Sure, you can use the PSU. The 3.3 volt SHOULD be OK, but it's a good idea to check the voltages each time you add or change any thing.
That power supply would be CV ( constant voltage ) so the amps that are consumed will depend on what is attached to it.
Over simplifying for ease of understanding:
A resistor in series with an LED is known as a 'current limiting resistor'.
You can attach up to 6 LEDs to that supply in parallel. You can accurately adjust the amps used by each LED by putting a 1 watt resistor in series with each LED The ohms value of the resistor will have to be determined by either experimenting unless you have a variable PS that you can use to determine the exact volts needed for each LED. The idea is that the resistor will consume a small portion of the voltage and the balance of the voltage will be used by the LED. Test the assembly by putting an ammeter in series with each led and checking the amps.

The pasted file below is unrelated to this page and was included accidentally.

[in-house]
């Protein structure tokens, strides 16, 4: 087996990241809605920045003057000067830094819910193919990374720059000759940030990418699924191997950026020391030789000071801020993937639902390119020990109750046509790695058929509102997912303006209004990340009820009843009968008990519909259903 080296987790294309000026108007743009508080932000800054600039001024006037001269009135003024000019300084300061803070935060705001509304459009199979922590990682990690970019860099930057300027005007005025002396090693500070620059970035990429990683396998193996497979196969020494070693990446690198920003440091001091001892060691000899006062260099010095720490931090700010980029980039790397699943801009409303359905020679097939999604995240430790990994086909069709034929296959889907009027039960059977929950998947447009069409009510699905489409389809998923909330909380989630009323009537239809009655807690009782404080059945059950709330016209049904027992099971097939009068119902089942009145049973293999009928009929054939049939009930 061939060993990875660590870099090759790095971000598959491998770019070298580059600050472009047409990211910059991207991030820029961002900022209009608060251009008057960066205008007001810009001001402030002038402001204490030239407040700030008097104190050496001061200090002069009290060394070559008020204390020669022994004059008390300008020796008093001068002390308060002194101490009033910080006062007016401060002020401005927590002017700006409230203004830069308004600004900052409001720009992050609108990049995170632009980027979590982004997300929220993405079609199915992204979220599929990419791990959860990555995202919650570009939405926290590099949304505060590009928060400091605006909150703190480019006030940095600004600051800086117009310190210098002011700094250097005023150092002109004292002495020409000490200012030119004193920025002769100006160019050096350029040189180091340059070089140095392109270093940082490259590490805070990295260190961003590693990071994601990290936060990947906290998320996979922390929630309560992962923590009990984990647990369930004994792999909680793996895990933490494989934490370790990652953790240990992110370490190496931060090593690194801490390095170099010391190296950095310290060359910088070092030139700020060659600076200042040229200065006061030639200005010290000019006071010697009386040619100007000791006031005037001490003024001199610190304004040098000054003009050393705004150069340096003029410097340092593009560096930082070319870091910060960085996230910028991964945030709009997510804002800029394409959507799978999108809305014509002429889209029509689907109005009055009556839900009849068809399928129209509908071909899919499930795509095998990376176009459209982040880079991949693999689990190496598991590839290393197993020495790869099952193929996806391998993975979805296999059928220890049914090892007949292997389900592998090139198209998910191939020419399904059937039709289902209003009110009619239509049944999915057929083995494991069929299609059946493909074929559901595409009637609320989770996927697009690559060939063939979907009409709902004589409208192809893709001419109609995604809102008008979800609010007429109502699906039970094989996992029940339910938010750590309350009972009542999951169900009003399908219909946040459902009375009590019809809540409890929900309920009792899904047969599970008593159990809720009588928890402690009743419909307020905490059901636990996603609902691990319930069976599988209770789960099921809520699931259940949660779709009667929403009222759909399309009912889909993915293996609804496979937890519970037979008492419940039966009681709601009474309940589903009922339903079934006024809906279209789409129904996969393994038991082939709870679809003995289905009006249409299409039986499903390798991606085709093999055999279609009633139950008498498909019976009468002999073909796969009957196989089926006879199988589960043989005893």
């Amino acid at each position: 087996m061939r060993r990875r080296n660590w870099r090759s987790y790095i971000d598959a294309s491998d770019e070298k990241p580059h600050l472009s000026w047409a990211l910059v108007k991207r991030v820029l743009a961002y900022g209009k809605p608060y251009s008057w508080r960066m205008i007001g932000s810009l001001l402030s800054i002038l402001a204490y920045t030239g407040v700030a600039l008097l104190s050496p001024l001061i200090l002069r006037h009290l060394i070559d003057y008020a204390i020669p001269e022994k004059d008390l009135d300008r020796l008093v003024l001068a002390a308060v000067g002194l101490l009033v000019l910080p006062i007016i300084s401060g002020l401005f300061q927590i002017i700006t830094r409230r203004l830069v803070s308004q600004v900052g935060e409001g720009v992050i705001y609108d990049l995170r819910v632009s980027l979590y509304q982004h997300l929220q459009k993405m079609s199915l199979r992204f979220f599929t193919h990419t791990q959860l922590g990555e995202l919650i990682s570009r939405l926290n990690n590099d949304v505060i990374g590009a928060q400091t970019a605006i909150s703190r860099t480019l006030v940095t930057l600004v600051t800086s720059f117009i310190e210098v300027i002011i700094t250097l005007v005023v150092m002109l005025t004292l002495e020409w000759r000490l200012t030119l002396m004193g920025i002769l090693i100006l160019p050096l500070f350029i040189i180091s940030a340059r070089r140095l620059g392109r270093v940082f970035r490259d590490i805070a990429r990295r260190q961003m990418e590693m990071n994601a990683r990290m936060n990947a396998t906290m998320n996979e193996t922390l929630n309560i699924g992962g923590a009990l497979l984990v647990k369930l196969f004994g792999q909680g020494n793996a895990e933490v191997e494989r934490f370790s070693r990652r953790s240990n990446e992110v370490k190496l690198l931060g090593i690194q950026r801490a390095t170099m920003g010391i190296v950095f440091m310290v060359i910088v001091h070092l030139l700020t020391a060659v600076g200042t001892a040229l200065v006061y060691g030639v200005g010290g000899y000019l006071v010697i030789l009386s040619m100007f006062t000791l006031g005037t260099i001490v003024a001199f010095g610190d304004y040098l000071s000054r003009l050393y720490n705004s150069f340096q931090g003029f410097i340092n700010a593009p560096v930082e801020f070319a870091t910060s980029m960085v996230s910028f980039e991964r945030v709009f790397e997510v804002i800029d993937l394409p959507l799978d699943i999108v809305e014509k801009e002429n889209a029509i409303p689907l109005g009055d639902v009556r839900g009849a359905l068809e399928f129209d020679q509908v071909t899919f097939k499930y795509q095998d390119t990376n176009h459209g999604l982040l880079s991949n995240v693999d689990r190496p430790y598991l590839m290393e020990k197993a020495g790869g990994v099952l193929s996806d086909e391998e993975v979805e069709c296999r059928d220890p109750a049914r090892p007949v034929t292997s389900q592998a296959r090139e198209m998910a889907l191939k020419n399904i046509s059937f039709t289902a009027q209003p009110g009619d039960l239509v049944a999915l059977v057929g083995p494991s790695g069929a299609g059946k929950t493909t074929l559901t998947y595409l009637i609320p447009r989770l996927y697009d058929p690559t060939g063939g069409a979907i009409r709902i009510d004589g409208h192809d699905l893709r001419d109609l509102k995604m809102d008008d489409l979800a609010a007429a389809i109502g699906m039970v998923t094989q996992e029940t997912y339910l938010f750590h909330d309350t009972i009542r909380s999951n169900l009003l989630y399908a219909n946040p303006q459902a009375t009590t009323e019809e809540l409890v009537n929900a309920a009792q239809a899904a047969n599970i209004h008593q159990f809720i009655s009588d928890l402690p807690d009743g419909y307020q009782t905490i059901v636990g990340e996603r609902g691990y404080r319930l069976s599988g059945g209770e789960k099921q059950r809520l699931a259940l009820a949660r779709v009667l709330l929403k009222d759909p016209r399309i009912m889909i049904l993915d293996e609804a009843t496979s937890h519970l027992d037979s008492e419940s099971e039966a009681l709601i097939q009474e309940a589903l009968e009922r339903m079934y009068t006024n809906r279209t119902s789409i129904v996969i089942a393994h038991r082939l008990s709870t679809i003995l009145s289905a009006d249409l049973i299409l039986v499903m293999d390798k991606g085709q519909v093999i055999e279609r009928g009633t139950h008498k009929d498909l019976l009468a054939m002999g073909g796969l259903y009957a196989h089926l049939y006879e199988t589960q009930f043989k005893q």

IN THEORY: the 3.3 volt supply should be safe for the LEDs without a resistor in almost all cases. Unfortunately there CAN be some LEDs of that type that will draw much more current at 3.3 than it should. There might also be some that under perform at that voltage.
caution; do not run the LED at full power without mounting it to a heatsink. They do get damaged from the heat fairly quick. They also burn your fingers, Ask me how I know.
Last edited by danlb; 05-13-2012 at 06:24 PM.
Measure twice. Cut once. Weld. Repeat.
( Welding solves many problems.)